Code of the District of Columbia

§ 31–2101. Standards for determining insurance companies in hazardous financial condition.

(a) In order to determine whether the continued operation of any insurer transacting an insurance business in the District of Columbia might be deemed to be hazardous to the policyholders, creditors, or the general public, the Mayor may consider the following standards, either singly or in combination of 2 or more:

(1) Adverse findings reported in financial condition and market conduct examination reports, audit reports, and actuarial opinions, reports or summaries;

(2) The National Association of Insurance Commissioners Insurance Regulatory Information System and its other financial analysis solvency tools and reports;

(3) Repealed.

(4) Whether the insurer has made adequate provision, according to presently accepted actuarial standards of practice, for the anticipated cash flows required by the contractual obligations and related expenses of the insurer and related actuarial items, including the investment earnings on such assets and the considerations anticipated to be received and retained under such policies and contracts;

(5) The ability of an assuming reinsurer to perform and whether the insurer’s reinsurance program provides sufficient protection for the company’s remaining surplus after taking into account the insurer’s cash flow and the classes of business written as well as the financial condition of the assuming reinsurer;

(6) The insurer’s operating loss in the last 12-month period or any shorter period of time, including, but not limited to, net capital gain or loss, change in nonadmitted assets, and cash dividends paid to shareholders, is greater than 50% of the insurer’s remaining surplus as regards policyholders in excess of the minimum required;

(6A) Whether the insurer’s operating loss in the last 12-month period or any shorter period of time, excluding net capital gain, is greater than 20% of the insurer’s remaining surplus as regards policyholders in excess of the minimum required;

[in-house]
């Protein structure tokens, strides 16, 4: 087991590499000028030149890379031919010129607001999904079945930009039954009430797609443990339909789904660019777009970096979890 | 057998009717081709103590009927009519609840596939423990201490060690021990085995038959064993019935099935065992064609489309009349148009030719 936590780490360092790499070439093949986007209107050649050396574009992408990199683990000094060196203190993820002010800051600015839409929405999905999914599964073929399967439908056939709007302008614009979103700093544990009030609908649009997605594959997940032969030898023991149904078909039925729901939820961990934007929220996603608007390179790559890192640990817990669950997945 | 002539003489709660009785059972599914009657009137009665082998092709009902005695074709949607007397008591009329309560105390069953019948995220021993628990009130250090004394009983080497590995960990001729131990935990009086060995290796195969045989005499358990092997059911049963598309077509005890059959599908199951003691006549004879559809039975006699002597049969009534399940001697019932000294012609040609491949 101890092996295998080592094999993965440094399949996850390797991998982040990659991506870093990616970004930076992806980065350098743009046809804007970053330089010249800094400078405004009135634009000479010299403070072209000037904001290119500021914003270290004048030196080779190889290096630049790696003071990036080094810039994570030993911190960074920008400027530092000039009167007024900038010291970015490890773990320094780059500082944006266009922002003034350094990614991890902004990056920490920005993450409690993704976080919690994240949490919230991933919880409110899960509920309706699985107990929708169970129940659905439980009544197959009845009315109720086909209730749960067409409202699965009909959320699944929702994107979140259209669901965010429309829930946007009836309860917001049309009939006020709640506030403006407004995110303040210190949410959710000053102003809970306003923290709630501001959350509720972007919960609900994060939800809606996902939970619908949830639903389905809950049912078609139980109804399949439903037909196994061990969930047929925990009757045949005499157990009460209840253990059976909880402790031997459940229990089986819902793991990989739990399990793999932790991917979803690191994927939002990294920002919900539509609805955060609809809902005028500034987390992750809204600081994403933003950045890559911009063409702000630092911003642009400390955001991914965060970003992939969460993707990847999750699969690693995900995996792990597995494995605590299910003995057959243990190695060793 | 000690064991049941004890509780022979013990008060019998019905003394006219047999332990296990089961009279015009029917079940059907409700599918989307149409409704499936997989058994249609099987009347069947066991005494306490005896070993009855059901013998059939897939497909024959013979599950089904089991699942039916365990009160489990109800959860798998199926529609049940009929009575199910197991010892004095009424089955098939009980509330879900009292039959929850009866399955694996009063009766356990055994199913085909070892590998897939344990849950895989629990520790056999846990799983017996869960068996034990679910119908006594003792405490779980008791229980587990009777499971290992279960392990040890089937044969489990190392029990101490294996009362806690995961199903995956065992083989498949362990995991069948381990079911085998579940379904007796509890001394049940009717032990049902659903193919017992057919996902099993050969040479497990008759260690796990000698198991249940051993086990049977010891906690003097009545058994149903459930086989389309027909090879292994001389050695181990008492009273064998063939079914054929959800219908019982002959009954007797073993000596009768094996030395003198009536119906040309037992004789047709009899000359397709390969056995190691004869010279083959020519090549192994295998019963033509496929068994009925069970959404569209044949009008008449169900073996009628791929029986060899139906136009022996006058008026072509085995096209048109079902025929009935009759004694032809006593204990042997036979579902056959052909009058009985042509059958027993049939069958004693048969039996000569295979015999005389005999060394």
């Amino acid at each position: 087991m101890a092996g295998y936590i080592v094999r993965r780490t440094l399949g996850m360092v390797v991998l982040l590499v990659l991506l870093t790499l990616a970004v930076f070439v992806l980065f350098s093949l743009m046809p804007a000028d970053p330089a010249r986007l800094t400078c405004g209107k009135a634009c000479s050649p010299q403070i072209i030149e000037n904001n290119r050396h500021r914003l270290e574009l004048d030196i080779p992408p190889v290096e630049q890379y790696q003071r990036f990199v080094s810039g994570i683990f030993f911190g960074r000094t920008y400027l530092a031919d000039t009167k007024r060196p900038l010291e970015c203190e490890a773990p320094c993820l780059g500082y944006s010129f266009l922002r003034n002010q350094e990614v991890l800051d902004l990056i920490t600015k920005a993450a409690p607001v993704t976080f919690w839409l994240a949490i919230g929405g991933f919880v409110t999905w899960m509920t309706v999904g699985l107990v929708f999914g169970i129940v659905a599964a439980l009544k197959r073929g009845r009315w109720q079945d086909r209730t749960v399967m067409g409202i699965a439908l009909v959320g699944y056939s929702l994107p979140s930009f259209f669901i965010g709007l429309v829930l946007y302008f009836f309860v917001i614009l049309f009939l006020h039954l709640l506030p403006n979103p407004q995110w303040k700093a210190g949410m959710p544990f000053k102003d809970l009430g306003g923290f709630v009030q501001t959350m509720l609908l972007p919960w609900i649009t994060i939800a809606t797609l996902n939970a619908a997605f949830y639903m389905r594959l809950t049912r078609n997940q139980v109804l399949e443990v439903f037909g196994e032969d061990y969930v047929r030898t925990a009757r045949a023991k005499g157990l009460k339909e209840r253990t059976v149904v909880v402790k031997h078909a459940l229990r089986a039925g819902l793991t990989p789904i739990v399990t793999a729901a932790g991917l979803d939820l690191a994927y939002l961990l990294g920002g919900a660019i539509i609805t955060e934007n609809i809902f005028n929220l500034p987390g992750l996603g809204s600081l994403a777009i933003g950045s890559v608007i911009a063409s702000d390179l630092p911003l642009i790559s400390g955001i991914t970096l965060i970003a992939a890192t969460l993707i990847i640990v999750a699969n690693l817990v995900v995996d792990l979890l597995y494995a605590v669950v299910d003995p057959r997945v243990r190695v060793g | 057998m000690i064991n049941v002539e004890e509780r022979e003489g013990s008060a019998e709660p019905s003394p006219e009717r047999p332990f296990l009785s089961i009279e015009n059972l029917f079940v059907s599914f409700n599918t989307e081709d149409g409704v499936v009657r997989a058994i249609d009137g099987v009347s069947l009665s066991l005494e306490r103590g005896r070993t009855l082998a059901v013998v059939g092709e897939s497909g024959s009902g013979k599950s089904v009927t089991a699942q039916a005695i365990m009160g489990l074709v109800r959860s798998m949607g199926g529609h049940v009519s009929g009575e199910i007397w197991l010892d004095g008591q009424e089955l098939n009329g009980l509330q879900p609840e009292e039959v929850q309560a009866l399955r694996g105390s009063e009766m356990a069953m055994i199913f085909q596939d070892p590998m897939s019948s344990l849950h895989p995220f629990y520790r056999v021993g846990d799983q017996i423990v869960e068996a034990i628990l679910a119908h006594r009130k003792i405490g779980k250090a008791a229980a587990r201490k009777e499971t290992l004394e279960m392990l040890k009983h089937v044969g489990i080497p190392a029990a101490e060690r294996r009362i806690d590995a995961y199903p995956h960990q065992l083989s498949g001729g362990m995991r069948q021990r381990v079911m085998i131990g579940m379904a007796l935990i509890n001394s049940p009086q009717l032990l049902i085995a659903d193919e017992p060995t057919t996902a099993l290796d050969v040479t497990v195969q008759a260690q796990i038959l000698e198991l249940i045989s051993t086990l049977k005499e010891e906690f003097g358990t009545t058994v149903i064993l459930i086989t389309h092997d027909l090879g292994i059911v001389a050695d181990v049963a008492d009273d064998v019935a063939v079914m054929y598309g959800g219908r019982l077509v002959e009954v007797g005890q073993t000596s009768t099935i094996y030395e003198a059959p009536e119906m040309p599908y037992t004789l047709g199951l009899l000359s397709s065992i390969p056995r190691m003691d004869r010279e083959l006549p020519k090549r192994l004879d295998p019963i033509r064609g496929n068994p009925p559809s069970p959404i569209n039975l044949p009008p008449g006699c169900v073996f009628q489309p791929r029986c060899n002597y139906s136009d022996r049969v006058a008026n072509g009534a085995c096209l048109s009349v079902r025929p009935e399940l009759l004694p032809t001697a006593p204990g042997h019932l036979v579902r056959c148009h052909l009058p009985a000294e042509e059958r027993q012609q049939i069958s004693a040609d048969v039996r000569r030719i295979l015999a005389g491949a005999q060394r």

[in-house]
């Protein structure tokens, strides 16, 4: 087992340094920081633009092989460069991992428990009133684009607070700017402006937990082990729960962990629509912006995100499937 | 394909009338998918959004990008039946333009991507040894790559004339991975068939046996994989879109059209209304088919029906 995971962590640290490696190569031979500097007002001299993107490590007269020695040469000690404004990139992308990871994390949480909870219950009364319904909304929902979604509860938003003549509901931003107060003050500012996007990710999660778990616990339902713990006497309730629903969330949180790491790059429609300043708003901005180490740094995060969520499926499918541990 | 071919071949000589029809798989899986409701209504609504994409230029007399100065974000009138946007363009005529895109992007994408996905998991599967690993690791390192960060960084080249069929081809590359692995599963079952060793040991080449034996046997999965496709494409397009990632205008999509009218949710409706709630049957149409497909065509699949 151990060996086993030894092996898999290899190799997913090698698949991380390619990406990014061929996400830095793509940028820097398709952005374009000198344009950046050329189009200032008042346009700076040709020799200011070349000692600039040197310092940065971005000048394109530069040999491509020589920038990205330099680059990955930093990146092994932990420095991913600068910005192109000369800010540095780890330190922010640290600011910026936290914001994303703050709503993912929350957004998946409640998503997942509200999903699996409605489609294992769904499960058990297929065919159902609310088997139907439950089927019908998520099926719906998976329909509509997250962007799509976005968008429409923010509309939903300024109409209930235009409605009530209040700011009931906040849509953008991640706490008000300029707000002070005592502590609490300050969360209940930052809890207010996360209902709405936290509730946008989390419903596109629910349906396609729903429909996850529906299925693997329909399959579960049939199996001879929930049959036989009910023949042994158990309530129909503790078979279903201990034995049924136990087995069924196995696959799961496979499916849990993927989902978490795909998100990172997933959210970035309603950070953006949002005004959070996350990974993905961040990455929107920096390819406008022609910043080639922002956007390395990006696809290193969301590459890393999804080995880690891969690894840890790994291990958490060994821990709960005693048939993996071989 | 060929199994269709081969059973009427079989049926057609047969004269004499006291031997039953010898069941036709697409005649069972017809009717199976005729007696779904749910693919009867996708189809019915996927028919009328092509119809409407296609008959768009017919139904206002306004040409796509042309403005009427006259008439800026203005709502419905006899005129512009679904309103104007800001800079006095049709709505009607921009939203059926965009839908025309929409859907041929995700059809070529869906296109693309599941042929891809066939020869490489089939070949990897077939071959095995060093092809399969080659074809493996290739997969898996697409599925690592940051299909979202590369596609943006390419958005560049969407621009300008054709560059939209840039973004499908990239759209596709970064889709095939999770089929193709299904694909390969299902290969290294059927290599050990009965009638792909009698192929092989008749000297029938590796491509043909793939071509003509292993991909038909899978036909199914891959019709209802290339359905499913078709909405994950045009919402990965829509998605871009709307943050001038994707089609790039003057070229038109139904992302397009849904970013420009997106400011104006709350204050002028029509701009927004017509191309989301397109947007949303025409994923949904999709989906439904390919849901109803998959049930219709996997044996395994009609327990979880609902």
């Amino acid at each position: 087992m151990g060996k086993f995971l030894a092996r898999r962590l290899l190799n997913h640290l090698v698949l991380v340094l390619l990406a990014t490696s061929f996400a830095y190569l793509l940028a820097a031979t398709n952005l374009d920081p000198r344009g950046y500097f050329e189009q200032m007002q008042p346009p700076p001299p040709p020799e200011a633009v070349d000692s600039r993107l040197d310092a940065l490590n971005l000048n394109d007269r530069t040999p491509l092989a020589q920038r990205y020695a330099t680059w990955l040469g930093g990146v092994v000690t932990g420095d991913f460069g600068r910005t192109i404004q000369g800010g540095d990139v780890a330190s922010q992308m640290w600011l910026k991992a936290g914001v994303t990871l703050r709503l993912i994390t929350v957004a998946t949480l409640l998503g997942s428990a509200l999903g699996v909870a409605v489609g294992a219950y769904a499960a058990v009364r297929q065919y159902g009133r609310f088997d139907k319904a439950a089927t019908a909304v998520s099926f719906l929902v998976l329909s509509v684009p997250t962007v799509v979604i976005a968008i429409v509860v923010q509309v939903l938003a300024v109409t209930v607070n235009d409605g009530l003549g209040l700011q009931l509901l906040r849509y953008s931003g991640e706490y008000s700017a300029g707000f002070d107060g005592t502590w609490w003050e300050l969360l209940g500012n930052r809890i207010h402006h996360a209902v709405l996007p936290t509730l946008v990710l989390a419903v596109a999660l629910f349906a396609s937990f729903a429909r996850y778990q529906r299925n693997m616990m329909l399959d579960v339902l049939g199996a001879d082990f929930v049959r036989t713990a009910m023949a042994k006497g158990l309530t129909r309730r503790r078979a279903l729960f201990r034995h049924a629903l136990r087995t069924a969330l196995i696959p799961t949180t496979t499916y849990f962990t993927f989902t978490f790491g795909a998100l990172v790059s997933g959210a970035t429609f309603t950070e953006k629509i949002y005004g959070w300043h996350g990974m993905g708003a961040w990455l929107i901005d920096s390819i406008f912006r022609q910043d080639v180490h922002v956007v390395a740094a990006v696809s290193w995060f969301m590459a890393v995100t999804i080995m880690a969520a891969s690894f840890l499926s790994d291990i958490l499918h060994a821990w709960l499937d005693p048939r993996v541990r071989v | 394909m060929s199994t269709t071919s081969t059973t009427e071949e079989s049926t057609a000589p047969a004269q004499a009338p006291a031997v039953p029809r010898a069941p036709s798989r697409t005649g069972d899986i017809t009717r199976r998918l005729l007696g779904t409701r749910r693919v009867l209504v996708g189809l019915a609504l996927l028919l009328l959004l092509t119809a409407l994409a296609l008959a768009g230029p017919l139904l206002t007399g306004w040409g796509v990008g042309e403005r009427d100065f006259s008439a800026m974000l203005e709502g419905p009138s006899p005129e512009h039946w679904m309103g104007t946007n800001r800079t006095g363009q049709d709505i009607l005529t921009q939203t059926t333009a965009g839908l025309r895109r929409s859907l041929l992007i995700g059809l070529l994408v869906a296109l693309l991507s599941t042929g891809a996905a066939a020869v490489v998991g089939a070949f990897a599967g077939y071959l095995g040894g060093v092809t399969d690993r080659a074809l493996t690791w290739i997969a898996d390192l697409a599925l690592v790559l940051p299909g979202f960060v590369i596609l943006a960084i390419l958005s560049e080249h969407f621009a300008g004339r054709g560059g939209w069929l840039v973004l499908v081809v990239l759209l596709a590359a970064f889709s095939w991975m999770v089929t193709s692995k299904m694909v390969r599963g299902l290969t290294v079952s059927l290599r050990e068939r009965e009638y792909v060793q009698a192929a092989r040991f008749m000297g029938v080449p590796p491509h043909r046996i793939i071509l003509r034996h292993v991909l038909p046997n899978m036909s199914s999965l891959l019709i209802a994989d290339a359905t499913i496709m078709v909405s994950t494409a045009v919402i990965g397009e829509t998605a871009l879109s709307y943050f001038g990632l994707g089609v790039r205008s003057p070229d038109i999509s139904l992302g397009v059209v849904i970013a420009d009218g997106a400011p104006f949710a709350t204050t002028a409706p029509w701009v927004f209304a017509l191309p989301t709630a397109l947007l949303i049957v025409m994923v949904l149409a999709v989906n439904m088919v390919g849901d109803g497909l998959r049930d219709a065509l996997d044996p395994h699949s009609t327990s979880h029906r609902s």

(7) Whether a reinsurer, obligor, or an entity within the insurer’s insurance holding company system is insolvent, threatened with insolvency, or delinquent in payment of its monetary or other obligations, and which in the opinion of the Mayor may affect the solvency of the insurer;

(8) Contingent liabilities, pledges, or guaranties which, either individually or collectively, involve a total amount which in the opinion of the Mayor may affect the solvency of the insurer;

(9) Whether any controlling person of an insurer is delinquent in the transmitting to, or payment of, net premiums to such an insurer;

(10) The age and collectibility of receivables;

(11) Whether the management of an insurer, including officers, directors, or any other person who directly or indirectly controls the operation of the insurer, fails to possess and demonstrate the competence, fitness, and reputation deemed necessary to serve the insurer in such a position;

(12) Whether management of an insurer has failed to respond to inquiries relative to the condition of the insurer or has furnished false and misleading information concerning an inquiry;

(12A) Whether the insurer has failed to meet financial and holding company filing requirements in the absence of a reason satisfactory to the Mayor;

(13) Whether management of an insurer either has filed any false or misleading sworn financial statement, has released any false or misleading financial statement to lending institutions or to the general public, has made a false or misleading entry, or has omitted an entry of material amount in the books of the insurer;

(14) Whether the insurer has grown so rapidly and to such an extent that it lacks adequate financial and administrative capacity to meet its obligations in a timely manner;

(15) Whether the company has experienced or will experience in the foreseeable future cash flow or liquidity problems;

(16) Whether management has established reserves that do not comply with minimum standards established by state insurance laws, regulations, statutory accounting standards, sound actuarial principles, and standards of practice;

(17) Whether management persistently engages in material under reserving that results in adverse development;

(18) Whether transactions among affiliates, subsidiaries, or controlling persons for which the insurer receives assets or capital gains, or both, do not provide sufficient value, liquidity, or diversity to assure the insurer’s ability to meet its outstanding obligations as they mature; or

(19) Any other finding determined by the Mayor to be hazardous to the insurer’s policyholders, creditors, or general public.

(b) For the purposes of making a determination of an insurer’s financial condition under this chapter, the Mayor may:

(1) Disregard any credit or amount receivable resulting from transactions with a reinsurer which is insolvent, impaired, or otherwise subject to a delinquency proceeding;

(2) Make appropriate adjustments to asset values attributable to investments in or transactions with parents, subsidiaries, or affiliates;

(3) Refuse to recognize the stated value of accounts receivable if the ability to collect receivables is highly speculative in view of the age of the account or the financial condition of the debtor; and

(4) Increase the insurer’s liability in an amount equal to any contingent liability, pledge, or guarantee not otherwise included if there is a substantial risk that the insurer will be called upon to meet the obligation undertaken within the next 12-month period.